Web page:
Second, our vision for economic development focuses on creating more economic opportunities for our families, our local businesses and our homegrown entrepreneurs. Several City leaders have been a part of the Living Cities integration initiative and City Alive, so many of the strategies in our economic development plan have been informed by that process. 

The administration is focusing on six areas to make an impact on the economy:

Increment of One: While we continue to recruit the “big fish” companies that can bring hundreds of jobs from elsewhere, we also need to acknowledge that 500 businesses hiring one more employee can have as much of an impact as one 500-person employer. In fact, that impact may be greater because homegrown businesses are more likely to stay here as they expand. We will invest with “an increment of one” through a variety of programs that help increase the workforce through local entrepreneurship and the game-changer businesses who are already here.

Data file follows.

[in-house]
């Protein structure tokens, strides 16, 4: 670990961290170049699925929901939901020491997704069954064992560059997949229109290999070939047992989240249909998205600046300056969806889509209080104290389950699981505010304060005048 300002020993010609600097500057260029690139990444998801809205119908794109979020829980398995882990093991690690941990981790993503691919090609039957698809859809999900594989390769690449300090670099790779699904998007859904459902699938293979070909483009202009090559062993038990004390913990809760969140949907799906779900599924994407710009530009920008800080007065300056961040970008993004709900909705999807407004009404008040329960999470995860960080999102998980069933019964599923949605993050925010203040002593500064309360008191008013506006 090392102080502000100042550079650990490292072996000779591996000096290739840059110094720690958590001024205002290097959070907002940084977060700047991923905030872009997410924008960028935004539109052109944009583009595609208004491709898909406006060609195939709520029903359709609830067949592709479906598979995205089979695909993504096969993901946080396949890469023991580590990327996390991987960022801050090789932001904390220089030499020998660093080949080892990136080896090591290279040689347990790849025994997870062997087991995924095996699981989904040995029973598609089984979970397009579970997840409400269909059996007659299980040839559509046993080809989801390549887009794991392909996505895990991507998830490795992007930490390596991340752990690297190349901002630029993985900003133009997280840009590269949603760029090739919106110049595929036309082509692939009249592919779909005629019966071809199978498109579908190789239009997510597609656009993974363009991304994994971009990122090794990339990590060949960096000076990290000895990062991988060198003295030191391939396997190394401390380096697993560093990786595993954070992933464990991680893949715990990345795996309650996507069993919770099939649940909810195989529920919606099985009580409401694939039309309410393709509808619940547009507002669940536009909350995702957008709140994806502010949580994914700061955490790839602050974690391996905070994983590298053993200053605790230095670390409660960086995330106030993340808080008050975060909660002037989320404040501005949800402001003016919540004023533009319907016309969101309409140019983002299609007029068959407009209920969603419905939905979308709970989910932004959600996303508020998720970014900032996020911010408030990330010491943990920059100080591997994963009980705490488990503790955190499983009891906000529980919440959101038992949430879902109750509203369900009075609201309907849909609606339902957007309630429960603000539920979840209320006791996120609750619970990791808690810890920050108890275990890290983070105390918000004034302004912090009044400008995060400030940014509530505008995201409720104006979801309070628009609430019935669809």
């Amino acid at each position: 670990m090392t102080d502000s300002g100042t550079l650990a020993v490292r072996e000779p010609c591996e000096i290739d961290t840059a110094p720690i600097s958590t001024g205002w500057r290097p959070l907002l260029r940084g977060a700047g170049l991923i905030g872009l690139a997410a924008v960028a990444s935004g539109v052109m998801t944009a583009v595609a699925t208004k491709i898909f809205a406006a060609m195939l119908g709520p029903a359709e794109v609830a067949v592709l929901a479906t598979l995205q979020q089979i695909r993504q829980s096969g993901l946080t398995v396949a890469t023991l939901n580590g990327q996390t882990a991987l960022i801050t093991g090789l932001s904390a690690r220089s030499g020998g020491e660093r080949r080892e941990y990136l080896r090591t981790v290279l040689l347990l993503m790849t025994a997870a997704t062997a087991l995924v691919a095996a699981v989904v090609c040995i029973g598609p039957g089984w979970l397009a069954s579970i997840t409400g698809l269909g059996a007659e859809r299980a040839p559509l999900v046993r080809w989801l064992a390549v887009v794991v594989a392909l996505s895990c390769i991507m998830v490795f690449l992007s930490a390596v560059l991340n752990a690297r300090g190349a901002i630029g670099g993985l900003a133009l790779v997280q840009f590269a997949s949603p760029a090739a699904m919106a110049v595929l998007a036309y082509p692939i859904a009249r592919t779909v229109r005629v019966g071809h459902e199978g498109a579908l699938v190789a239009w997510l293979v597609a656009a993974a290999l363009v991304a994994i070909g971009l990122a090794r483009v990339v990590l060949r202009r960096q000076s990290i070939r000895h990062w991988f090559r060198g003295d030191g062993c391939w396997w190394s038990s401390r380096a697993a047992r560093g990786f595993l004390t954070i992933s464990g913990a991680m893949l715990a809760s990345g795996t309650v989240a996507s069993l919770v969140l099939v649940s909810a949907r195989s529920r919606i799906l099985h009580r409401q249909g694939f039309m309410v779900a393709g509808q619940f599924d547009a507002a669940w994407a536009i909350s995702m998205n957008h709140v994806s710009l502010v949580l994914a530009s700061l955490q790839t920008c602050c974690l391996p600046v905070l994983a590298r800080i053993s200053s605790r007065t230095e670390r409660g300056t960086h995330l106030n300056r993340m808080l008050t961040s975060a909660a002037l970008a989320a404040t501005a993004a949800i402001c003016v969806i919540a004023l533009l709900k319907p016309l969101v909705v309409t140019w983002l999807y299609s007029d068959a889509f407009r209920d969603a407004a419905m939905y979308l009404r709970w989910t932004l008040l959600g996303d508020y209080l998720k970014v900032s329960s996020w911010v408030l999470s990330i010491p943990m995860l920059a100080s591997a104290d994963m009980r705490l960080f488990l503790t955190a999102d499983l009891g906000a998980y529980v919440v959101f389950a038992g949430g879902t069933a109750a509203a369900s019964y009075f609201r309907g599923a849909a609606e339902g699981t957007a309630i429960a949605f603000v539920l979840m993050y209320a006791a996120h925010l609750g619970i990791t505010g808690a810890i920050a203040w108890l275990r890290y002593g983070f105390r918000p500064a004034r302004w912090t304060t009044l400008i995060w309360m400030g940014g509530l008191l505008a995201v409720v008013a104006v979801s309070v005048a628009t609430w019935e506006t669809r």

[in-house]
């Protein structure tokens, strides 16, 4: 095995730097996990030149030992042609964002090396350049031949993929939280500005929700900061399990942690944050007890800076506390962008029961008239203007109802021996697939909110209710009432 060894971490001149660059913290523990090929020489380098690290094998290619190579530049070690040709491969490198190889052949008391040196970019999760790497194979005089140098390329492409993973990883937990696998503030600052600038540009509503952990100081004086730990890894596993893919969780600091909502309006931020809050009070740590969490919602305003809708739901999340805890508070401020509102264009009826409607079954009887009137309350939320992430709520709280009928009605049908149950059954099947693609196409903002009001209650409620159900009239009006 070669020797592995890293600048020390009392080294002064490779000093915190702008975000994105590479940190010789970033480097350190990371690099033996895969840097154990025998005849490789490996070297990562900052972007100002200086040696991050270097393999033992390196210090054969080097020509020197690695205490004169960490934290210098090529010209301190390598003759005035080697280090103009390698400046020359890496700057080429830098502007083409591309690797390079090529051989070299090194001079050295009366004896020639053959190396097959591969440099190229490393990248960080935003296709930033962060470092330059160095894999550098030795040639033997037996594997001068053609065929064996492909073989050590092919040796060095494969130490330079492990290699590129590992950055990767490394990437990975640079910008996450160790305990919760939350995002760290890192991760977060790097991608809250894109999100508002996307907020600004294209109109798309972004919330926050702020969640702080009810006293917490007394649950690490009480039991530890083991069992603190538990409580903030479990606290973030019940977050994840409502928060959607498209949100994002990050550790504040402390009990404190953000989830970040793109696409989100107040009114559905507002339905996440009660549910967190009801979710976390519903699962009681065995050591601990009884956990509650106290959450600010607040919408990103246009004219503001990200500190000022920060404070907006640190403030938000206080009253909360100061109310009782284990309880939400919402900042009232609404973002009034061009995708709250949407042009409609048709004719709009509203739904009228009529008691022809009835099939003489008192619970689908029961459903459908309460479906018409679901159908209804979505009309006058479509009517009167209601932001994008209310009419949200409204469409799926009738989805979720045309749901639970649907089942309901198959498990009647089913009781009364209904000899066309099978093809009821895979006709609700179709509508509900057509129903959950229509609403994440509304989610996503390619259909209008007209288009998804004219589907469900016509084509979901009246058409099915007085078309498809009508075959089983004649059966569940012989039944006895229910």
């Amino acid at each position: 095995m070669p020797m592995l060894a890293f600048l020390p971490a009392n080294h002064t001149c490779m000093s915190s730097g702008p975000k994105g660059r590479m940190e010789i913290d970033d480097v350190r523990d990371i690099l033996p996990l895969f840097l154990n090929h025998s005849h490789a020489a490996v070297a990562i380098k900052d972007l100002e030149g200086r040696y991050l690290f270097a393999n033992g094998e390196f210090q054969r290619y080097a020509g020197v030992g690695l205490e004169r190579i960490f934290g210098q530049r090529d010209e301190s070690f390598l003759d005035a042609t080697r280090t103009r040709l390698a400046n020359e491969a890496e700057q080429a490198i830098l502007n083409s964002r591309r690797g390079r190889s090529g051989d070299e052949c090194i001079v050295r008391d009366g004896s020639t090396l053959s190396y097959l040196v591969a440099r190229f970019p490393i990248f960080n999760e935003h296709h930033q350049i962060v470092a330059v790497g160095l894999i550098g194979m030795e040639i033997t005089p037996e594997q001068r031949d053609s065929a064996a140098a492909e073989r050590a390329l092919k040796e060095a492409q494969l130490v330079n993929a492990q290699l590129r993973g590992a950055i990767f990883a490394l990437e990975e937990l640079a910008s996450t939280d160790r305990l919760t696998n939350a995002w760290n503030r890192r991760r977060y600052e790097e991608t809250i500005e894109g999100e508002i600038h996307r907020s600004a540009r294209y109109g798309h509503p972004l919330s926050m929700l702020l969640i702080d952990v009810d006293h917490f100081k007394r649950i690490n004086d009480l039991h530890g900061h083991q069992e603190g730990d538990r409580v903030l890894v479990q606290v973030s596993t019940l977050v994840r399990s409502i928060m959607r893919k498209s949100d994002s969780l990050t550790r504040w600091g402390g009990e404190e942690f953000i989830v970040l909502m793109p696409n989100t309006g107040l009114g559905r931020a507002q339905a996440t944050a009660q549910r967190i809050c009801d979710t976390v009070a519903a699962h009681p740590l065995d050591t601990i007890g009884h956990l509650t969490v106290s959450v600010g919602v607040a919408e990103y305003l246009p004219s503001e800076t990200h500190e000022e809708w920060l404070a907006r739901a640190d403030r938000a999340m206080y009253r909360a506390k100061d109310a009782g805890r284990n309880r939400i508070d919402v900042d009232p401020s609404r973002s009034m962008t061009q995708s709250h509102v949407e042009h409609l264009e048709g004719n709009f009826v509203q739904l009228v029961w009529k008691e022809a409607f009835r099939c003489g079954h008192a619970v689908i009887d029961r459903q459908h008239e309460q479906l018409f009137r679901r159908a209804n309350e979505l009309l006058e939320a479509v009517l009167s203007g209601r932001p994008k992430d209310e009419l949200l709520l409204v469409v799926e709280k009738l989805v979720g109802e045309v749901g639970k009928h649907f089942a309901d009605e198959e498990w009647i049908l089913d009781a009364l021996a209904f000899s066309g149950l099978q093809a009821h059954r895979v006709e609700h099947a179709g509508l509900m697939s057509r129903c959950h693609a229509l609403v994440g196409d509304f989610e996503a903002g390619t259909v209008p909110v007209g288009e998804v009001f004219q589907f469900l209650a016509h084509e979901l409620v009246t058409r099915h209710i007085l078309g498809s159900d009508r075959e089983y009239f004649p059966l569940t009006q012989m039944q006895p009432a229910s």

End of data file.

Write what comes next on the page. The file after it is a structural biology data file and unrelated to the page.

Buying Local: Albuquerque can use our buying power to ensure local businesses are the providers of goods and services for the City, which will replace the millions of tax dollars currently sent to out-of-town vendors.

Placemaking: The measures of any great city are the number of great places within the city and the degree to which people and places are connected. We will promote placemaking in big forms like the Rail Yards redevelopment, the Tingley Beach-El Vado-Bio Park corridor and the multiuse development at Unser and Central, or in smaller ways like Bricklight Nights and the new Civic Plaza.

Smart Recruitment: We will continue to support the recruitment of businesses that align with our priorities. But not every business that asks for incentives should receive them. Specifically, we need to conserve our resources to incentivize businesses that bring economic base jobs, which make the economic pie bigger instead of just moving the slices around. We also need to consider whether businesses are relocating to places that meet our placemaking objectives.